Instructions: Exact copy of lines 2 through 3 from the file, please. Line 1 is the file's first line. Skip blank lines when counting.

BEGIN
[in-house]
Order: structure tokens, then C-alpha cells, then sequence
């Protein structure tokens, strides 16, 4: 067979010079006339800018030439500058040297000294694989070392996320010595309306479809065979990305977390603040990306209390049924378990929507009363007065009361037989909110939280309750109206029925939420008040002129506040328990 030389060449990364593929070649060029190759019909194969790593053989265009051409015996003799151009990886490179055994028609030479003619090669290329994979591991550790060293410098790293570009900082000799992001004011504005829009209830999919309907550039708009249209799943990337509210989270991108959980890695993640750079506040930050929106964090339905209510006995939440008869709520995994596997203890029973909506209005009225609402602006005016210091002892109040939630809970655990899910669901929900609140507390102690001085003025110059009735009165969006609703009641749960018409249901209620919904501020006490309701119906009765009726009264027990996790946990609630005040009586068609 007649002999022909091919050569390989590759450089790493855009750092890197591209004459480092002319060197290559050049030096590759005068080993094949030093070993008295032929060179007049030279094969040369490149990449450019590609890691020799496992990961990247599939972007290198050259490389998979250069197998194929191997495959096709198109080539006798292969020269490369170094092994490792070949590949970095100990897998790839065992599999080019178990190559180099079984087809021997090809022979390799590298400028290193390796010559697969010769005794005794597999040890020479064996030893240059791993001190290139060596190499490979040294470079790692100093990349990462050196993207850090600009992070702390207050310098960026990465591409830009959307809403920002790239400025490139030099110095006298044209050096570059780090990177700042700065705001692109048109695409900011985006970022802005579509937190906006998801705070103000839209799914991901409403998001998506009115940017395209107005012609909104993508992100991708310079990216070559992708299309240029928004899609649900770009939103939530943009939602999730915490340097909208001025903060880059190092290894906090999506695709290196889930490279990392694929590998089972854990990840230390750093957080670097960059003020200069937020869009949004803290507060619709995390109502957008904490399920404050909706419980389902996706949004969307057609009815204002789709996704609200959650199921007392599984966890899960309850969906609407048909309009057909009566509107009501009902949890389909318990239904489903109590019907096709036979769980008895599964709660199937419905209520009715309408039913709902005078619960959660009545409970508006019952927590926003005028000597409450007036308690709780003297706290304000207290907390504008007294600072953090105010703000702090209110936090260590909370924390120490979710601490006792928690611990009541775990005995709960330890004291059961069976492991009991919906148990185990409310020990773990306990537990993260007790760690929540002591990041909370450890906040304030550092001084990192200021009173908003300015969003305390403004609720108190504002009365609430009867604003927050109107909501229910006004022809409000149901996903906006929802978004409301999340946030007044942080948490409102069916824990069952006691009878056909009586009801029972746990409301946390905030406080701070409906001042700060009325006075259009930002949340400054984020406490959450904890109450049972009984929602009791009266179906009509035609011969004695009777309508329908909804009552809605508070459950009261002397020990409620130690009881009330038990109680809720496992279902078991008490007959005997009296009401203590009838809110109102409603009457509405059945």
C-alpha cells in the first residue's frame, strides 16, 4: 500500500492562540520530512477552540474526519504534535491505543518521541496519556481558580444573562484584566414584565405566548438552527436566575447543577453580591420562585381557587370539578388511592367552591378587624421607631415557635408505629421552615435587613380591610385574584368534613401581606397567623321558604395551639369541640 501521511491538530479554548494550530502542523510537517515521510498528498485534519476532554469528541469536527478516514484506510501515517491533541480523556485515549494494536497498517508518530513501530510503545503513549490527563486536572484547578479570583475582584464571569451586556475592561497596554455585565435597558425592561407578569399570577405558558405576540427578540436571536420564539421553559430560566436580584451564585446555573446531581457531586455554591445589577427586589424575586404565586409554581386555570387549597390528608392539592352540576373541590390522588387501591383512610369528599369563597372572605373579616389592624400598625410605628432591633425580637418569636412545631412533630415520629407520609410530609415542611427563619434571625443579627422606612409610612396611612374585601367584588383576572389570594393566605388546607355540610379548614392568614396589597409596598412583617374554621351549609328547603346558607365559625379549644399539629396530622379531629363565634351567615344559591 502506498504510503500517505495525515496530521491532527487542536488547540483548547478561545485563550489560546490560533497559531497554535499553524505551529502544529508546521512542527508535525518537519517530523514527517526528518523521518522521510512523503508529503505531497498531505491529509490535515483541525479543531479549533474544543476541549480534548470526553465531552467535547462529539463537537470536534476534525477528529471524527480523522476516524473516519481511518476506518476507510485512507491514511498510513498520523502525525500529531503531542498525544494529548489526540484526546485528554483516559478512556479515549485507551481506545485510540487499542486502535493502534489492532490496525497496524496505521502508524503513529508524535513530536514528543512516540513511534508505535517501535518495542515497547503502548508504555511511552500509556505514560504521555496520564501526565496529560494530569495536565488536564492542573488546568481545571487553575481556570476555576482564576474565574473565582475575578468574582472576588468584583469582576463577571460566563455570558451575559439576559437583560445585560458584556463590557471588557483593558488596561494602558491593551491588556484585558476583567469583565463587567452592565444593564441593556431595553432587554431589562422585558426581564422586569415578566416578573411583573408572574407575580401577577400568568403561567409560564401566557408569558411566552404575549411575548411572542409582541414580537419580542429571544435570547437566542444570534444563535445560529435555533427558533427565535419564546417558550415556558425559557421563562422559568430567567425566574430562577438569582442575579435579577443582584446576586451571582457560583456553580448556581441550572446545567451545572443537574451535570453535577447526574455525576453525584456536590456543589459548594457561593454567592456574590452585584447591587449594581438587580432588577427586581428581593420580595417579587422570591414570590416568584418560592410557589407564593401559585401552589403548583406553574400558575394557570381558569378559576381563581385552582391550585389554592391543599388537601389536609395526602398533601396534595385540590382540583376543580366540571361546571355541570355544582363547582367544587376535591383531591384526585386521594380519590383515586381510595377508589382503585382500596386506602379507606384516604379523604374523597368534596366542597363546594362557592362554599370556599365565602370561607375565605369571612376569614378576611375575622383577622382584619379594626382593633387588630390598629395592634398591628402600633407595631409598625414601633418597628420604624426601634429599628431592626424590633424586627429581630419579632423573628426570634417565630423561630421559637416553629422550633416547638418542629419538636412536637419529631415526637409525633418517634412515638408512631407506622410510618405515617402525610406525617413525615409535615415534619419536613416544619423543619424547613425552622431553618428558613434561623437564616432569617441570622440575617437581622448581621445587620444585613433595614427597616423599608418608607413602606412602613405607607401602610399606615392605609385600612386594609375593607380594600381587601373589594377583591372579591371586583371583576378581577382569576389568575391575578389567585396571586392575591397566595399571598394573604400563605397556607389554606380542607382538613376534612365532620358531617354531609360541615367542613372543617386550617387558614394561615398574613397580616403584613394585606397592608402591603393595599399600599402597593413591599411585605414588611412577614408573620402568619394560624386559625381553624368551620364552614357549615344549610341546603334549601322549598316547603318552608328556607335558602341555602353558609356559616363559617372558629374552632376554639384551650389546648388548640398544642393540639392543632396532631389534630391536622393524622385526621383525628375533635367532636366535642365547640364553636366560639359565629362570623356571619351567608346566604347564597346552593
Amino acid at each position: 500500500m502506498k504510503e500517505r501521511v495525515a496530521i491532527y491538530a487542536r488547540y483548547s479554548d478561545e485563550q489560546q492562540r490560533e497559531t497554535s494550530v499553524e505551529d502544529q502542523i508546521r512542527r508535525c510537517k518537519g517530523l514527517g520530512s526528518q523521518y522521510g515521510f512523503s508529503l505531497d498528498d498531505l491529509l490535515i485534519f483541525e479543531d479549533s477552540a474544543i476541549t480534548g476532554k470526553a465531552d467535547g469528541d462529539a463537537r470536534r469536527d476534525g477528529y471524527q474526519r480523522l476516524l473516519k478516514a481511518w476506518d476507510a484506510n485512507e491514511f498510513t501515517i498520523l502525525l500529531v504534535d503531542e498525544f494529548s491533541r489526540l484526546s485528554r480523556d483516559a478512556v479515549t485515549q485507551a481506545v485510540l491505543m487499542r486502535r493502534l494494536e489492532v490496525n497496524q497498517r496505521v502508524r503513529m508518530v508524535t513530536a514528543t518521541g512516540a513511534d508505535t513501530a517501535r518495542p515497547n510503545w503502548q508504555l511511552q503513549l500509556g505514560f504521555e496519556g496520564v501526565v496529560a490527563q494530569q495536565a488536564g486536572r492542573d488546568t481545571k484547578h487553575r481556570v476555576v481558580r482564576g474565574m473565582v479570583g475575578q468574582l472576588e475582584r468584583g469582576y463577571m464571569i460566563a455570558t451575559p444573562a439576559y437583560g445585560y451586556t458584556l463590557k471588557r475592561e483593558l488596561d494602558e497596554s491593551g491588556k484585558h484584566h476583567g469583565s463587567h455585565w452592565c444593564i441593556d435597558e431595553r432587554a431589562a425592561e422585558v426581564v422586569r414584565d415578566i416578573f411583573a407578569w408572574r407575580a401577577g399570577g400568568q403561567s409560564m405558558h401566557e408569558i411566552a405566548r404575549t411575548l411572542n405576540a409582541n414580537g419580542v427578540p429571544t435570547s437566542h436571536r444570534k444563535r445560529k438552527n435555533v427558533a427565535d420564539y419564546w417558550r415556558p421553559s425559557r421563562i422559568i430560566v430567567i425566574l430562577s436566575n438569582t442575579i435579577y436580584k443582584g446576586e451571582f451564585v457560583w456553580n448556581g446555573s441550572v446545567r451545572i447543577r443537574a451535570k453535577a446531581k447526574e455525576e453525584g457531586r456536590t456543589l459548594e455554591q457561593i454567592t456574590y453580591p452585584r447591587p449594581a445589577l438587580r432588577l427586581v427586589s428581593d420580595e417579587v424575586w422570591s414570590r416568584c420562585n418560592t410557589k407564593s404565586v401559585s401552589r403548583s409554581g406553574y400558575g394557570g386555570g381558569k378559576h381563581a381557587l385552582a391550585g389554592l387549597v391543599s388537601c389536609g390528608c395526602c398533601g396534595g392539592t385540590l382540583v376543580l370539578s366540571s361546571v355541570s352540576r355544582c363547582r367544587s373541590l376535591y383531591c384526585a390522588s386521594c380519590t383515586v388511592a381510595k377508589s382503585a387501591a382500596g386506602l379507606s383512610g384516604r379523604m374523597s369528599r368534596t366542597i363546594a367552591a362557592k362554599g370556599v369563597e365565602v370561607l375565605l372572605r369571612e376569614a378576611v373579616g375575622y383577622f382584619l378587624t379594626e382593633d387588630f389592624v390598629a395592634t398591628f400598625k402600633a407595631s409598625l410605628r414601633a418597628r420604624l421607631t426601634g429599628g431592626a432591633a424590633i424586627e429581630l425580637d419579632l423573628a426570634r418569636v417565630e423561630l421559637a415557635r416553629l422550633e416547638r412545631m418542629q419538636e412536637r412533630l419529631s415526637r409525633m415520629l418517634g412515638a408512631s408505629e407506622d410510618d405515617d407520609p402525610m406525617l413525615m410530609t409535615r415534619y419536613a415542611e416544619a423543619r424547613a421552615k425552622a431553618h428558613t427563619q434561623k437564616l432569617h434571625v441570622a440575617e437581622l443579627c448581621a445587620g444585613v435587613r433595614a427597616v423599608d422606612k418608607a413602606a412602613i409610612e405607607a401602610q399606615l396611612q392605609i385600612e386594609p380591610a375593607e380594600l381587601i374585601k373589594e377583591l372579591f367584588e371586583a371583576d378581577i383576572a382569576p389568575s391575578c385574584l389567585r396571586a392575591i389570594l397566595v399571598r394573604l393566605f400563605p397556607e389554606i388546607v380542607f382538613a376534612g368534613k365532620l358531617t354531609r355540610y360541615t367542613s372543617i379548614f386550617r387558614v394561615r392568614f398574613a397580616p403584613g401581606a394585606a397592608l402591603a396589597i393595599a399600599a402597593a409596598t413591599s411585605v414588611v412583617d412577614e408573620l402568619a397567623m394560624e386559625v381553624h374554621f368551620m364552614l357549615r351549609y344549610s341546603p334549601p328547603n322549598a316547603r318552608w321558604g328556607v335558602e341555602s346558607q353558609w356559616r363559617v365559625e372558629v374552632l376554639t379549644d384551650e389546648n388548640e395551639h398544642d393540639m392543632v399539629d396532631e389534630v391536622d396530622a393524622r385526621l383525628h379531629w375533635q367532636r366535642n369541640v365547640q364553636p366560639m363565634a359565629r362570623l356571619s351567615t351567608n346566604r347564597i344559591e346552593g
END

Order: structure tokens, then C-alpha cells, then sequence
């Protein structure tokens, strides 16, 4: 067979010079006339800018030439500058040297000294694989070392996320010595309306479809065979990305977390603040990306209390049924378990929507009363007065009361037989909110939280309750109206029925939420008040002129506040328990 030389060449990364593929070649060029190759019909194969790593053989265009051409015996003799151009990886490179055994028609030479003619090669290329994979591991550790060293410098790293570009900082000799992001004011504005829009209830999919309907550039708009249209799943990337509210989270991108959980890695993640750079506040930050929106964090339905209510006995939440008869709520995994596997203890029973909506209005009225609402602006005016210091002892109040939630809970655990899910669901929900609140507390102690001085003025110059009735009165969006609703009641749960018409249901209620919904501020006490309701119906009765009726009264027990996790946990609630005040009586068609 007649002999022909091919050569390989590759450089790493855009750092890197591209004459480092002319060197290559050049030096590759005068080993094949030093070993008295032929060179007049030279094969040369490149990449450019590609890691020799496992990961990247599939972007290198050259490389998979250069197998194929191997495959096709198109080539006798292969020269490369170094092994490792070949590949970095100990897998790839065992599999080019178990190559180099079984087809021997090809022979390799590298400028290193390796010559697969010769005794005794597999040890020479064996030893240059791993001190290139060596190499490979040294470079790692100093990349990462050196993207850090600009992070702390207050310098960026990465591409830009959307809403920002790239400025490139030099110095006298044209050096570059780090990177700042700065705001692109048109695409900011985006970022802005579509937190906006998801705070103000839209799914991901409403998001998506009115940017395209107005012609909104993508992100991708310079990216070559992708299309240029928004899609649900770009939103939530943009939602999730915490340097909208001025903060880059190092290894906090999506695709290196889930490279990392694929590998089972854990990840230390750093957080670097960059003020200069937020869009949004803290507060619709995390109502957008904490399920404050909706419980389902996706949004969307057609009815204002789709996704609200959650199921007392599984966890899960309850969906609407048909309009057909009566509107009501009902949890389909318990239904489903109590019907096709036979769980008895599964709660199937419905209520009715309408039913709902005078619960959660009545409970508006019952927590926003005028000597409450007036308690709780003297706290304000207290907390504008007294600072953090105010703000702090209110936090260590909370924390120490979710601490006792928690611990009541775990005995709960330890004291059961069976492991009991919906148990185990409310020990773990306990537990993260007790760690929540002591990041909370450890906040304030550092001084990192200021009173908003300015969003305390403004609720108190504002009365609430009867604003927050109107909501229910006004022809409000149901996903906006929802978004409301999340946030007044942080948490409102069916824990069952006691009878056909009586009801029972746990409301946390905030406080701070409906001042700060009325006075259009930002949340400054984020406490959450904890109450049972009984929602009791009266179906009509035609011969004695009777309508329908909804009552809605508070459950009261002397020990409620130690009881009330038990109680809720496992279902078991008490007959005997009296009401203590009838809110109102409603009457509405059945």